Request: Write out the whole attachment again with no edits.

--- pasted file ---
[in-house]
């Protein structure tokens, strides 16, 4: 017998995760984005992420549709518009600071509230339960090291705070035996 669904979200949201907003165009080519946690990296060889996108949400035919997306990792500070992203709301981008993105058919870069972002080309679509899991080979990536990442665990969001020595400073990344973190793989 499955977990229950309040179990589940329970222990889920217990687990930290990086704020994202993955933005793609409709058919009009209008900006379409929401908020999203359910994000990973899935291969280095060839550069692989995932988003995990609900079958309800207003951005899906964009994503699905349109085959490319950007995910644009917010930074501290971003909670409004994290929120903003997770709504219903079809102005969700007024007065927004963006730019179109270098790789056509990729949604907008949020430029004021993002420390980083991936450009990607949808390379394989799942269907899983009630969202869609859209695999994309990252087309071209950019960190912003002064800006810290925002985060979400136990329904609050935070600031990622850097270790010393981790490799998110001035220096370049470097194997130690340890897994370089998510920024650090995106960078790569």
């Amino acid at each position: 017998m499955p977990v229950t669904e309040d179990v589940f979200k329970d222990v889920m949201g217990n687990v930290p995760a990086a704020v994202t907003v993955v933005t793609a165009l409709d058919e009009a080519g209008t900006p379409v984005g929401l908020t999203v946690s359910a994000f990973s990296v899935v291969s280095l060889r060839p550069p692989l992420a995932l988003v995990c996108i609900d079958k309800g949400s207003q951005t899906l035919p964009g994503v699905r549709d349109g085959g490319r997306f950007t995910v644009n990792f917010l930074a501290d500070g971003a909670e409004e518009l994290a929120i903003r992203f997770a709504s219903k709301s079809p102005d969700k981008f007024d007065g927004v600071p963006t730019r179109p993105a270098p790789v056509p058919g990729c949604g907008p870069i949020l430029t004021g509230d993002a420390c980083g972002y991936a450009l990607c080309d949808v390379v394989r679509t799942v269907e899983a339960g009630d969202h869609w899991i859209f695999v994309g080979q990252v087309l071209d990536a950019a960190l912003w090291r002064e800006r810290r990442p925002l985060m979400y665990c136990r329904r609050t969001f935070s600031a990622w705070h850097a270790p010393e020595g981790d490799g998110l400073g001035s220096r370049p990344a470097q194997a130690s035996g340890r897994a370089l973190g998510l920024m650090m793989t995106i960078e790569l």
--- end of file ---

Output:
[in-house]
């Protein structure tokens, strides 16, 4: 017998995760984005992420549709518009600071509230339960090291705070035996 669904979200949201907003165009080519946690990296060889996108949400035919997306990792500070992203709301981008993105058919870069972002080309679509899991080979990536990442665990969001020595400073990344973190793989 499955977990229950309040179990589940329970222990889920217990687990930290990086704020994202993955933005793609409709058919009009209008900006379409929401908020999203359910994000990973899935291969280095060839550069692989995932988003995990609900079958309800207003951005899906964009994503699905349109085959490319950007995910644009917010930074501290971003909670409004994290929120903003997770709504219903079809102005969700007024007065927004963006730019179109270098790789056509990729949604907008949020430029004021993002420390980083991936450009990607949808390379394989799942269907899983009630969202869609859209695999994309990252087309071209950019960190912003002064800006810290925002985060979400136990329904609050935070600031990622850097270790010393981790490799998110001035220096370049470097194997130690340890897994370089998510920024650090995106960078790569």
């Amino acid at each position: 017998m499955p977990v229950t669904e309040d179990v589940f979200k329970d222990v889920m949201g217990n687990v930290p995760a990086a704020v994202t907003v993955v933005t793609a165009l409709d058919e009009a080519g209008t900006p379409v984005g929401l908020t999203v946690s359910a994000f990973s990296v899935v291969s280095l060889r060839p550069p692989l992420a995932l988003v995990c996108i609900d079958k309800g949400s207003q951005t899906l035919p964009g994503v699905r549709d349109g085959g490319r997306f950007t995910v644009n990792f917010l930074a501290d500070g971003a909670e409004e518009l994290a929120i903003r992203f997770a709504s219903k709301s079809p102005d969700k981008f007024d007065g927004v600071p963006t730019r179109p993105a270098p790789v056509p058919g990729c949604g907008p870069i949020l430029t004021g509230d993002a420390c980083g972002y991936a450009l990607c080309d949808v390379v394989r679509t799942v269907e899983a339960g009630d969202h869609w899991i859209f695999v994309g080979q990252v087309l071209d990536a950019a960190l912003w090291r002064e800006r810290r990442p925002l985060m979400y665990c136990r329904r609050t969001f935070s600031a990622w705070h850097a270790p010393e020595g981790d490799g998110l400073g001035s220096r370049p990344a470097q194997a130690s035996g340890r897994a370089l973190g998510l920024m650090m793989t995106i960078e790569l």